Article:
When I was very young, I had an older cousin, Dale Medford, who would loan me books to read. That is where I discovered the first three mainstays of my developing years.
“The Three Musketeers” showed me how people, although very different, could be friends, could enjoy each other’s company while allowing each other to lead separate lives, and that friendship was not merely a declaration, but an active state of support and protection.
“Robinson Crusoe” taught me the importance of knowledge; that you could lose everything and survival depended on what you knew. So, I became a 4‑H member and a boy scout so I could learn how to build, make clothes, kindle fires, cook, and find my way through the wilderness.
“Tarzan” had only some childhood books and a knife. He had no knowledge – just inborn instincts to keep him alive. Nature was a hard but caring parent that provided love, even among the beasts. I learned by instinct how to walk the forests with caution, but without fear — and it is among the trees that I have found some of my greatest joys in living.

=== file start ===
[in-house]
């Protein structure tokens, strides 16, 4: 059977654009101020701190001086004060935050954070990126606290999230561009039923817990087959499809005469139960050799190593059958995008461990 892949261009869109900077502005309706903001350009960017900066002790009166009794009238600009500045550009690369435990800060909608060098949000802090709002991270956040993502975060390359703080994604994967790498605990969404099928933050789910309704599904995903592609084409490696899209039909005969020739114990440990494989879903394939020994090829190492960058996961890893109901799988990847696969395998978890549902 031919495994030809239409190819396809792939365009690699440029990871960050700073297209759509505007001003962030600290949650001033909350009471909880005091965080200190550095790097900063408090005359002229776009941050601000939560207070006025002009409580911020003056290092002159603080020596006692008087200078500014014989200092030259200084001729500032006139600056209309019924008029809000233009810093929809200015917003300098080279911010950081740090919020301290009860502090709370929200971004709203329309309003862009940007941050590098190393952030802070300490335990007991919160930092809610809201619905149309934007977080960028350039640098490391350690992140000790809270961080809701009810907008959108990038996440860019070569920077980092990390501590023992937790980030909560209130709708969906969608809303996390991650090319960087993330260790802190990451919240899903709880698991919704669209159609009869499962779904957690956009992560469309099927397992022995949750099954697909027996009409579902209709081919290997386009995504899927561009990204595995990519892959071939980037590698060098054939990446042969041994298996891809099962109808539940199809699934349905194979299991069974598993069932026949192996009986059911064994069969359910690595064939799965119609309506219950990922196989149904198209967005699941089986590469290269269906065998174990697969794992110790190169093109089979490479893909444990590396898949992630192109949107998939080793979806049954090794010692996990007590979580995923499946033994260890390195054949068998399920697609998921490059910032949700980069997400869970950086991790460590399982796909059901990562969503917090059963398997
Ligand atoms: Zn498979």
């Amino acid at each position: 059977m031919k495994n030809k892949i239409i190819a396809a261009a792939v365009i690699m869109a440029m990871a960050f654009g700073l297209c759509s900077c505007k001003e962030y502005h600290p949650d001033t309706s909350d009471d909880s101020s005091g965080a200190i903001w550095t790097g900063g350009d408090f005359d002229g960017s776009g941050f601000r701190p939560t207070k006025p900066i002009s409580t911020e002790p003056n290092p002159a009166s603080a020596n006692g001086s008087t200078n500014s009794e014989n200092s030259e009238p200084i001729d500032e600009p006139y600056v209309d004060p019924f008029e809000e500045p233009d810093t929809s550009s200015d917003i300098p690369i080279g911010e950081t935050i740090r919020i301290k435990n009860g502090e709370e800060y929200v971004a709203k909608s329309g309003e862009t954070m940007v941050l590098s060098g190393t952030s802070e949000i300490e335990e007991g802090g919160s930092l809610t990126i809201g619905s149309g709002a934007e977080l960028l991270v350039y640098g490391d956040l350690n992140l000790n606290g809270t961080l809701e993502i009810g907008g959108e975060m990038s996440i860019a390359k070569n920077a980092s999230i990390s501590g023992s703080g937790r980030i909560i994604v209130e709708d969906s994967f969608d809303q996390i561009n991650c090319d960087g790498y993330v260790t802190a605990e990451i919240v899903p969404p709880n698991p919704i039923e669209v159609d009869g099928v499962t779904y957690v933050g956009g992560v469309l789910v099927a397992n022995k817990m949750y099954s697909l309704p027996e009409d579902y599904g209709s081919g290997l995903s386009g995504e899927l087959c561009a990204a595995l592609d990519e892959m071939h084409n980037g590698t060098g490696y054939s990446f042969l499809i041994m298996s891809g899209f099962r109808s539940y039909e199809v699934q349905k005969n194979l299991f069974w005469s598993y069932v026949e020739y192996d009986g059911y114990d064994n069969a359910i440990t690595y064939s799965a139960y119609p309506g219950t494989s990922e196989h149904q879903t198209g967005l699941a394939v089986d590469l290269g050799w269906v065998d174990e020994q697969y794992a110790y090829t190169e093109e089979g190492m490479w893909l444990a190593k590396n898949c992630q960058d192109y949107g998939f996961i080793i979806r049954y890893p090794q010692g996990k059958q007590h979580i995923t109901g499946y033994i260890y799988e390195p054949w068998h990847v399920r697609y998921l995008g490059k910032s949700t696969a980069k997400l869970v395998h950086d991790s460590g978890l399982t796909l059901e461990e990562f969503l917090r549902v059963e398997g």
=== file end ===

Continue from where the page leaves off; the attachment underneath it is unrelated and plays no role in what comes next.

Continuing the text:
Dale once gave me a brown, round rock and then showed me how to crack it open. I learned about the magic, secret jewels inside geodes.
He has long since passed, but I still send him prayers of thanks. As cousins, we shared some serious moments and some silly moments, but the mental image that remains is his smile and a feeling of being in the presence of living integrity. On a spiritual path, I learned that you have no knife, there is no solid ground to walk on, and knowledge is meaningless trivia; all you have is what you have made of your inner self.
That is the naked honesty, the type of integrity Dale taught me by the example of his life and by his gifts. Thank you, sir.